Carlos Bulosan—Revolutionary Filipino Writer in the United States

A Critical Appraisal

by E. San Juan, Jr. (Author)
©2017 Monographs XIV, 134 Pages
Series: Education and Struggle, Volume 12


Carlos Bulosan—Revolutionary Filipino Writer in the United States: A Critical Appraisal is an in-depth, critical evaluation of Bulosan's major works in the context of the sociopolitical changes that configured his sensibility during the Depression, the united-front mobilization prior to World War II, and the Cold War witch-hunting of the fifties. Unprecedented for its thorough historical-materialist analysis of the symbolic dynamics of the texts, this book uses original research into the Sanora Babb papers that have never before been linked to Bulosan. Sophisticated dialectical analysis of the complex contradictions in Bulosan’s life is combined with a politico-ethical reading of U.S.-Philippines relations. San Juan takes the unorthodox view that Bulosan’s career was not an immigrant success story but instead a subversive project of an organic intellectual of a colonized nation-in-the-making. Today, Bulosan is hailed as a revolutionary Filipino writer, unparalleled in the racialized, conflicted history of the Philippines as a colony/dependency of the United States. This book follows San Juan’s pioneering 1972 study Carlos Bulosan and the Imagination of the Class Struggle.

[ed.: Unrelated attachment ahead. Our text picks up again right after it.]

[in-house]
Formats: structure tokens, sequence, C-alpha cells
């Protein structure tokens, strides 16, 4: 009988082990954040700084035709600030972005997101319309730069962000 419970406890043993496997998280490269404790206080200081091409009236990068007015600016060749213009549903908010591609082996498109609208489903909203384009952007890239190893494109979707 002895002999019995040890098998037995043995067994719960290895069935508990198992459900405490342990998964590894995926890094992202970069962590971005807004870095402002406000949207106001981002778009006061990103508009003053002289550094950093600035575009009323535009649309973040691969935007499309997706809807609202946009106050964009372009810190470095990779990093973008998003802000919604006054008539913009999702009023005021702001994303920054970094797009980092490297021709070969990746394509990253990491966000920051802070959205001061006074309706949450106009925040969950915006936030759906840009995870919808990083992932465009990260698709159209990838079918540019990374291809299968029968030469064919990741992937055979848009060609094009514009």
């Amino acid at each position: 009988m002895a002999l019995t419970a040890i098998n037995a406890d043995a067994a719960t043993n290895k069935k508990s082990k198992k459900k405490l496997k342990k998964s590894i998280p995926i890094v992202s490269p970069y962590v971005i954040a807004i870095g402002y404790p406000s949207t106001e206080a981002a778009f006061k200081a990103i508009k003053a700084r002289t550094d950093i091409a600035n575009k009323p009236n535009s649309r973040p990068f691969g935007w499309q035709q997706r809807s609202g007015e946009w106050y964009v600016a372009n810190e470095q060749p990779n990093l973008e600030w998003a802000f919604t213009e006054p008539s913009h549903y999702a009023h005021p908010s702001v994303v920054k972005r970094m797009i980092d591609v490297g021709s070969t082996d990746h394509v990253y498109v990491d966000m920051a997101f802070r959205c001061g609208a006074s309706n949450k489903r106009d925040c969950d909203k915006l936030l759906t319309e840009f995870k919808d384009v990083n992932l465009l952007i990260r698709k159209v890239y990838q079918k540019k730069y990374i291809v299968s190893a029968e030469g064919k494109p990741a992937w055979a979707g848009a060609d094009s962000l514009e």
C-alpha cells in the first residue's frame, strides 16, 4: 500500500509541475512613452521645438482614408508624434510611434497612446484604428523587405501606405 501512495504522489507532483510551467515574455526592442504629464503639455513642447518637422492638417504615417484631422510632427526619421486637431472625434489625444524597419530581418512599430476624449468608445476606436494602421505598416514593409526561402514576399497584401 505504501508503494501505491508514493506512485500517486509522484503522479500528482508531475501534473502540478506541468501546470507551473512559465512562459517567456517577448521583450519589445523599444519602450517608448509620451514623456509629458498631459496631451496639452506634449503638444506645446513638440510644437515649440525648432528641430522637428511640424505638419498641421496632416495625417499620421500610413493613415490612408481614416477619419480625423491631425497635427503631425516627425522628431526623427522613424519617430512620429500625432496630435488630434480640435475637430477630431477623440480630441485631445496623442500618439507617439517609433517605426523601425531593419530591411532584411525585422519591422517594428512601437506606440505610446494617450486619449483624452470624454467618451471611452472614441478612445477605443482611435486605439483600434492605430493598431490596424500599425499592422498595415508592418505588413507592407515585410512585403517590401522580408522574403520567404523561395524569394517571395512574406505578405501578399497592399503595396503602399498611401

Table Of Contents

  • Cover
  • Title
  • Copyright
  • About the author
  • About the book
  • This eBook can be cited
  • Contents
  • Acknowledgments
  • Foreword (Peter McLaren)
  • Introduction
  • Misrecognizing Terra Incognita
  • Historicizing Contingencies
  • From Colonial Wards to Strike Instigators
  • Point Counterpoint: Retrospective Beginning
  • Wrestling with the Minotaur
  • Ordeal of Deferred Homecoming
  • Chapter 1. Passages from Exile: Inventory and Critique
  • Situating the Archive
  • Decoding a Genealogy
  • Deterritorializing Strategy
  • Plotting a Trajectory
  • Counter-intuitive Interventions
  • Prospectus for a Reconnaissance
  • Chapter 2. Parallel Lives: Ordeals of Initiation and Discovery
  • Who Made the Golden Gate Bridge?
  • Grapes of Wrath
  • After the Deluge
  • Remembrance of Future Returns
  • Advent of a Workers’ Tribune
  • From Plural to Singular
  • Parallel Lives Converging
  • Witnessing Swerve
  • Truth Addressing Power
  • Chapter 3. Dialectical Mediations: Between Crisis and Emergency
  • A Retrospective Interlude
  • Diagnosis and Prognosis
  • “Little Brown Brother’s” Burden
  • Scholastic Obscurantism
  • Anti-Miscegenation Blues
  • The Plagiarism Perplex
  • Permanent Emergency
  • The Egalitarian Imperative
  • Traveling Corpus Delicti
  • Toward Proletarian Protagonism
  • Chapter 4. Excavating the Ruins: Foreshadowing Rebirths
  • Anti-migrant Interpolation
  • Counter-Memory versus Prophecy
  • Subjugation Unspeakable
  • Unravelling the Contradictions
  • Framing the Ethico-Political Project
  • From Undocumented Aliens to Planetary Citizens?
  • Fellow-Travelling and Other Journeys
  • The Angel of History Beholds the Rubble
  • Chapter 5. Memory, Dreams, History: Divining the Homeland of Revolution
  • Author’s Internment
  • Pastoral Confabulation
  • Promise of Vindication
  • Triangulating Habitat
  • Vagrant Itinerary
  • Thought Experiments
  • Incarnation Poetics
  • Uncanny Demarcations
  • Fragmented Elegy